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Using Consumer Technology to Boost Enterprise Productivity

Using Consumer Technology to Boost Enterprise Productivity

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 Today we are featuring a guest blog post from Tony Scott, our CIO at Microsoft. Tony will be sharing his perspective of how the consumerization of IT can boost productivity.


I’m old enough to remember when we used the expression, “I’m going to work.” And when I went to work, it was a physical structure and the company provided all of the tools I needed to do my job. That reality has changed. Today, we work wherever we are, whether it’s our office, our home, the airport, our favorite café, or on the road in-between appointments.  And no matter where we are, we want to use the tools that are convenient and relevant to us, both in hardware and applications.

One of the big trends CIOs are facing is the “consumerization of IT ”.  Every day, more employees are using their personal consumer technologies on the job to create seamless integration between their personal and work lives. They are also accessing social networking sites on a regular basis during “work hours”. Oftentimes, organizations can be slow to adopt new technologies and behaviors. Some even put measures in place to block the use of personal devices and access to social networking sites. This can be frustrating for employees, especially technology-savvy newcomers, who have never known a time without the Internet or mobile phones. 

Whether CIOs like it or not, the reality is that the consumerization of IT  is here to stay. The good news is that enterprises can capitalize on this trend and use it to boost employee productivity. 
At Microsoft, we’re experiencing firsthand the influence of IT consumerization in our organization.

We have always encouraged our employees to use a variety of devices and technologies. With this approach, our employees expect to have the freedom to move among devices and visit social media and rich media sharing sites with ease. As you can imagine, security is a concern that we address as each significant new device or technology enters the marketplace. We use a decision framework to assess our risk. On one side of the framework we consider the business value, while risk mitigation is on the other side. We have found that one of the benefits of the infrastructure and applications we use are that they typically span all of this technology, while still providing enterprise-level security.  In essence, business value usually outweighs risk. This has enabled us to continue to encourage our employees to be productive using the consumer technologies and devices that fit their needs. It also gives us, the IT department, an opportunity to explore some of the ways we can improve productivity. Here are some of the benefits we’ve experienced:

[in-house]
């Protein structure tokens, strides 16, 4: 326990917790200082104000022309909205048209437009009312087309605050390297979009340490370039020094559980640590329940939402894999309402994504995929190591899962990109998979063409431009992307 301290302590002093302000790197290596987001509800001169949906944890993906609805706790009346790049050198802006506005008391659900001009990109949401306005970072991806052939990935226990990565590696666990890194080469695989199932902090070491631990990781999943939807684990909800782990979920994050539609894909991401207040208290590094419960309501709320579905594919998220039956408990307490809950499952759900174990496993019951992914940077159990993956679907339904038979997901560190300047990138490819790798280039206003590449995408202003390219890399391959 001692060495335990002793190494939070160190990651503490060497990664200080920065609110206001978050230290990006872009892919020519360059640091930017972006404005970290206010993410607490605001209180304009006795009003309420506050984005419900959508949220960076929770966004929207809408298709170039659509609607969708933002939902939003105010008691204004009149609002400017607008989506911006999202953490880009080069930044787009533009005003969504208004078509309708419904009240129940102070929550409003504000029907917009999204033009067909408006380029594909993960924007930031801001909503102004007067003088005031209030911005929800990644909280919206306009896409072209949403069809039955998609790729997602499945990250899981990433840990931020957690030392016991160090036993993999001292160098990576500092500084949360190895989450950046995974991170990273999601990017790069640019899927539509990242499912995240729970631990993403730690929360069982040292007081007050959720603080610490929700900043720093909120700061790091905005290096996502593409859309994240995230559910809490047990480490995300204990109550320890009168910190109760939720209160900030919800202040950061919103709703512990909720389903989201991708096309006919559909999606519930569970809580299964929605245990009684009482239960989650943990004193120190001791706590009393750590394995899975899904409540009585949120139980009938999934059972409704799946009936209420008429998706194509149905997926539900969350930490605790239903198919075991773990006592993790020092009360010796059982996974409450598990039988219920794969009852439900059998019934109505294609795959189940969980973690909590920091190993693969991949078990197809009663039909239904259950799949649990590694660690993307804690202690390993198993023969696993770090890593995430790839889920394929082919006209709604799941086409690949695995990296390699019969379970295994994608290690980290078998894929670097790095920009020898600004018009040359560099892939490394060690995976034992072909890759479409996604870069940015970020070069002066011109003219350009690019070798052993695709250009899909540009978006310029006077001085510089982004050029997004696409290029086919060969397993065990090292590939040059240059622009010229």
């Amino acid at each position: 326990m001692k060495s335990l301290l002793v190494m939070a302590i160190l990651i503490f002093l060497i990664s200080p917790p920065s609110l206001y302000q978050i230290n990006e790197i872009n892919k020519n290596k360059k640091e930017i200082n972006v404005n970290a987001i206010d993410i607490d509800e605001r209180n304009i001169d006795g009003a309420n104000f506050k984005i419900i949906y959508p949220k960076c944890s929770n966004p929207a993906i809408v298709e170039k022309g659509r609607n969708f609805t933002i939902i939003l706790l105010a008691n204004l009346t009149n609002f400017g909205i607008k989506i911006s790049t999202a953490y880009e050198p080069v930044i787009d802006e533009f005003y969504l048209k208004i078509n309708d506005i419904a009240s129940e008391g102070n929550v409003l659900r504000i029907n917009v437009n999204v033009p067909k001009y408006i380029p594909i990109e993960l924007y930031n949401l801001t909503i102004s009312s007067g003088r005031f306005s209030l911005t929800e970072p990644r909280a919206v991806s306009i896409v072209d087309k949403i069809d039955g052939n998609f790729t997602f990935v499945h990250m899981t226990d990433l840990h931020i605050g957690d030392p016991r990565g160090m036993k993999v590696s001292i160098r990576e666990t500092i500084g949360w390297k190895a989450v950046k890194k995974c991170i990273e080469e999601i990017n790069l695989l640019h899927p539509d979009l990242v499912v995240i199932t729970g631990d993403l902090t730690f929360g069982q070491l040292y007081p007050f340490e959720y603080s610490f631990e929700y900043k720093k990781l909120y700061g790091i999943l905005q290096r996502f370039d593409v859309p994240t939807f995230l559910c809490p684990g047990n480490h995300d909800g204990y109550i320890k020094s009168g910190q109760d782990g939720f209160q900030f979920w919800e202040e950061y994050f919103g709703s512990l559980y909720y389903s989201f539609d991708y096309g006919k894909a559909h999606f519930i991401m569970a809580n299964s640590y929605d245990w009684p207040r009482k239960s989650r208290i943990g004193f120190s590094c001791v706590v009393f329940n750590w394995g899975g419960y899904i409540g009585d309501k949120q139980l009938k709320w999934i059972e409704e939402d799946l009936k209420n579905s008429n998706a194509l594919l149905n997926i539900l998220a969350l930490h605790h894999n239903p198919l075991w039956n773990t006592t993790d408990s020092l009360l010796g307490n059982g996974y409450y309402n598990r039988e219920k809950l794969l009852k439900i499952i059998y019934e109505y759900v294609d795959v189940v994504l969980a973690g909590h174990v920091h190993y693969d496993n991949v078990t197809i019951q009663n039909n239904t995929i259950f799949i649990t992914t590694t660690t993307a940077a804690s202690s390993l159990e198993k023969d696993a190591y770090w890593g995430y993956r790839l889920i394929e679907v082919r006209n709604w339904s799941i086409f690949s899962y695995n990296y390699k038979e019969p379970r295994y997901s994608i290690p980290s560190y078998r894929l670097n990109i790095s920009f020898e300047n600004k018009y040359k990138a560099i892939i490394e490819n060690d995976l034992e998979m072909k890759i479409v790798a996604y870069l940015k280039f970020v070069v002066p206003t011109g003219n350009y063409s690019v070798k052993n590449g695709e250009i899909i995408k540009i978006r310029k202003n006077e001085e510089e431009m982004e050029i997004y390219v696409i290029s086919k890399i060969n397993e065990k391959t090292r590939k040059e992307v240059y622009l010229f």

Consumer technology can make it more productive to work remotely. Because the confluence of more powerful consumer devices and a blurring of work and personal time, remote workers increasingly want to use their own devices to get their work done We are  using Microsoft Online Services to make it possible for our employees to  securely access the applications they need from any device with an Internet connection.

Consumer tools can make it easier to find and share information. At Microsoft, employees can set up feeds to receive content updates of interest to them, whether from newswires or internal URL feeds from co-worker blogs. Blogs, like this one, are often used to share information and interact with customers.

Consumer technology can help you build collaborative communities. Our employees often hold formal meetings and informal chat sessions using Lync, allowing dispersed teams to work together more effectively. In addition, employees typically create websites using SharePoint to easily share and organize team information and best practices removing the need to e-mail documents around.

Consumer tools can help you deliver more cost-effective training. We’ve found that audio and video podcasts provide a great way to deliver training to employees. Podcasts are effective, and far less expensive than transporting employees to a central location.

What are some of the ways your organization is leveraging consumer tools to boost workplace productivity? What obstacles have you encountered along the way? Please share your experience. 

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